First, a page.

Moishe died as he lived, kicking up his heels to his favorite mariachi band, a fact unremarked on by his uptight family. Though estranged from the late patriarch, they proceed with his shivah, by necessity at his daughter Esther’s house, because Moishe was shacked up with Julia Palafox, the notorious Catholic home-wrecker. Anticipation that the scandalous Palafox might have the audacity to pay her respects exacerbates the already high family tensions. Moishe’s son Ricardo is dealing with girlfriend issues and a mid-life crisis. Esther and her daughter Galia continually spare over her private life in America. For her part Galia does her best to ignite the sexual attraction between herself and her newly Orthodox cousin Nicolás. For seven days it all simmers in a pot of forced family togetherness.
Shivah is defined by a religious ceremony whose participants’ piety varies widely. By and large though, the film is fair in its portrayal of each extreme. True, the Chevreman of the funeral society is more concerned with the form than the spirit of the ceremony. However, the newfound Orthodox faith of Nicolás is never dismissed as a matter of convenience, even when we learn he had reasons for relocating to Israel in a hurry.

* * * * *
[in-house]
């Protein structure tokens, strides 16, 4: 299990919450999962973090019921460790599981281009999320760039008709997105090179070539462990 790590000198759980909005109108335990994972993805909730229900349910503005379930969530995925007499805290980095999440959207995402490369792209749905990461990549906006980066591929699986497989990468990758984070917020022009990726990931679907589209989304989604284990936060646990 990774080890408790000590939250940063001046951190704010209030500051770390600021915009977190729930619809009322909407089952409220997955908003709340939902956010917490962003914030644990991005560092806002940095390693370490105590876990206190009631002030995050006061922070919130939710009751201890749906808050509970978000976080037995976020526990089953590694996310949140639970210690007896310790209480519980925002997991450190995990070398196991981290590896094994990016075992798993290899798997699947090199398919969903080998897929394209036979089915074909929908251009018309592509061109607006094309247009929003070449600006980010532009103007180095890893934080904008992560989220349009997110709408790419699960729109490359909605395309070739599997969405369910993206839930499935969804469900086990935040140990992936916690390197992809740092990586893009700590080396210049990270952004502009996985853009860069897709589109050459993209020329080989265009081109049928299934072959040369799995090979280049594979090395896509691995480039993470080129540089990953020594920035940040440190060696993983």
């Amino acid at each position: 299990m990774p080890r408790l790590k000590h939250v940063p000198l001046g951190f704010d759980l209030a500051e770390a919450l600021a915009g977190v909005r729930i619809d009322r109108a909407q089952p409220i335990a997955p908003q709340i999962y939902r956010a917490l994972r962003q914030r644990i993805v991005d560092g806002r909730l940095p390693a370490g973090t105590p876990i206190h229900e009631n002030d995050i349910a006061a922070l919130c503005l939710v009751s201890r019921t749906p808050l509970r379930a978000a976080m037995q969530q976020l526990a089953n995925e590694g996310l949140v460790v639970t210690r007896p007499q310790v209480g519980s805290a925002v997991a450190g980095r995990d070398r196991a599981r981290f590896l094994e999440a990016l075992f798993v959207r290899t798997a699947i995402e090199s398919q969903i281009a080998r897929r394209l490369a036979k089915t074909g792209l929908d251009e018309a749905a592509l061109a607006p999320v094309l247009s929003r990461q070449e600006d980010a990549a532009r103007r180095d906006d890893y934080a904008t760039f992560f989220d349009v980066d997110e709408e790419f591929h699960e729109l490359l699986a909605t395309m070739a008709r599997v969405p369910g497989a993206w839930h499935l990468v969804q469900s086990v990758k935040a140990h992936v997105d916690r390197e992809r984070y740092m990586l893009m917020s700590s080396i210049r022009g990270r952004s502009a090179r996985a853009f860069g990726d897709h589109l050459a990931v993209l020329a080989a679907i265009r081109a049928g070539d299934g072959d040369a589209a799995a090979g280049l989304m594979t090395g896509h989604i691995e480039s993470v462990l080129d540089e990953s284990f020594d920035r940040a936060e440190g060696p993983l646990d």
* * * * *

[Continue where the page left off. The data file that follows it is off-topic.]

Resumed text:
While Shivah has the outward appearances of a comedy, it is much more of a family drama. Rather than being terminally quirky, Moishe’s family is surprisingly believable. Not every relative’s subplot pans out, but it is a big family. The cast is quite effective portraying the community of Polaco, Mexico City’s Jewish neighborhood. In particular, David Ostrosky hits a nice balance between world-weariness and desperation as Ricardo, and veteran actress Blanca Guerra exudes warmth and wisdom as the infamous Palafox.
It is all nicely complemented by Jacobo Lieberman’s score for the Klezmatics, whose best known member is probably the somewhat jazz-influenced trumpeter Frank London, who himself scored other films, like the doc Divan, which also addresses notions of Jewish identity. Indeed, the Klezmer and Mariachi music heard in Shivah make for an interesting mix and is part of the film’s charm.
When the shivah concludes, Shivah essentially ends, although hardly any of the family issues are resolved. That’s life, after all. Jorge Goldenberg’s screenplay based on an Ilan Stavans story is often clever and the characterizations are credible. Rather than condemn them for their bourgeoisie ways, Shivah is respectful of the things that bring people together during bereavement—family, friendship, and even religion. While small in scope, Shivah tells Moishe’s story honestly, ultimately giving the dearly departed his due. It opens at the Quad tomorrow.